• Correct certificates
  • Proper encryption
  • Appropriate server configuration

Errors and problems when changing to HTTPS

Some mistakes should be avoided when converting a web presence. Heeding this advice can save you the trouble of having to deal with ranking losses or unavailable sites.

Website owners wishing to switch their sites to SSL/TLS should, therefore:

  • Avoid expired certificates: an invalid or expired SSL certificate can lead to warning messages appearing in the browser window. This sends the wrong message to the user and can potentially reduce website traffic.
  • Setting up the correct redirect: avoiding duplicate content requires the webmaster to set up the correct  301 redirect. Doing this helps search engines avoid the pitfall of evaluating the HTTP site and the HTTPS site as two different websites and expecting different content from them in the process. 
  • Aligning advertising accounts (Google AdWords, Bing Ads etc.): embedding unencrypted content (pictures, script, etc.) into an HTTPS site causes a warning message to appear when the user accesses the website, which can unnerve them. This can particularly lead to trouble when placing ads, as most advertisements are dispatched in unencrypted forms, making it all the more important to ensure that your accounts have been properly aligned.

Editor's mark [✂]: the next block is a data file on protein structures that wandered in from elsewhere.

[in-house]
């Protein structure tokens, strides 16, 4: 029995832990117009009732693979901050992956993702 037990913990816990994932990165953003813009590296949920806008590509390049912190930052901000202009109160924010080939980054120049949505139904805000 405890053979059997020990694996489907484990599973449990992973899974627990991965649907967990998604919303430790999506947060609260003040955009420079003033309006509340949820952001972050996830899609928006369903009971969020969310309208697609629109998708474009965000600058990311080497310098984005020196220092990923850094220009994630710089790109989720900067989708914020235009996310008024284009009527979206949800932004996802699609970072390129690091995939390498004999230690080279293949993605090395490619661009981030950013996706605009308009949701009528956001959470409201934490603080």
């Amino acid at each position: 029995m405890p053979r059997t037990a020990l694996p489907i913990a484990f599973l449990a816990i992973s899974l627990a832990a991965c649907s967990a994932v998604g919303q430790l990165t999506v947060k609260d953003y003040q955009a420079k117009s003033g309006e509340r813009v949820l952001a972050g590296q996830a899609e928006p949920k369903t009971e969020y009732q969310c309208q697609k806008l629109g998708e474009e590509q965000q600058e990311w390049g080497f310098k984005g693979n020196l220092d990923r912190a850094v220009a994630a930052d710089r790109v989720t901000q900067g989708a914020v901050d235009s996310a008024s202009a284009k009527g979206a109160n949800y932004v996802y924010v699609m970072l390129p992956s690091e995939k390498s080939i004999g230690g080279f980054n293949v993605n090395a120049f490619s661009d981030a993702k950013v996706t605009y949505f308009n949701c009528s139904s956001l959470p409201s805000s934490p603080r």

• Converting Webmaster Tools and Google Analytics: in theory, HTTP and the HTTPS version are actually two different websites; this is why the HTTPS variant also needs to be registered in the Webmaster Tool.
  • Updating XML Sitemaps: the sitemap also needs to be updated and recorded in the Webmaster Tool.
  • Checking external and internal links: Even though 301 redirects may prevent corrupted links, all internal links should still be changed after migrating to the HTTPS protocol. Depending on how the content is added to the CMS, carrying out this step manually may be an unavoidable chore. For external links, it’s best to adjust the most important links (e.g. those with significant page authority) to the new HTTPS address.

How are sites inspected for valid certificates?

Websites that are encrypted with a valid SSL certificate can be recognised as such by their URL:

The “s” in the URL’s HTTP protocol stands for “secure” and notifies users that the site is encrypted with an SSL/TLS certificate. Depending on the type of the certificate and the browser, there are also other visual cues that refer to secure encryptions:

Labelling of security standard SSL/TLS in various browsers
Labelling of security standard SSL/TLS in various browsers Chrome, Firefox, Opera and Microsoft Edge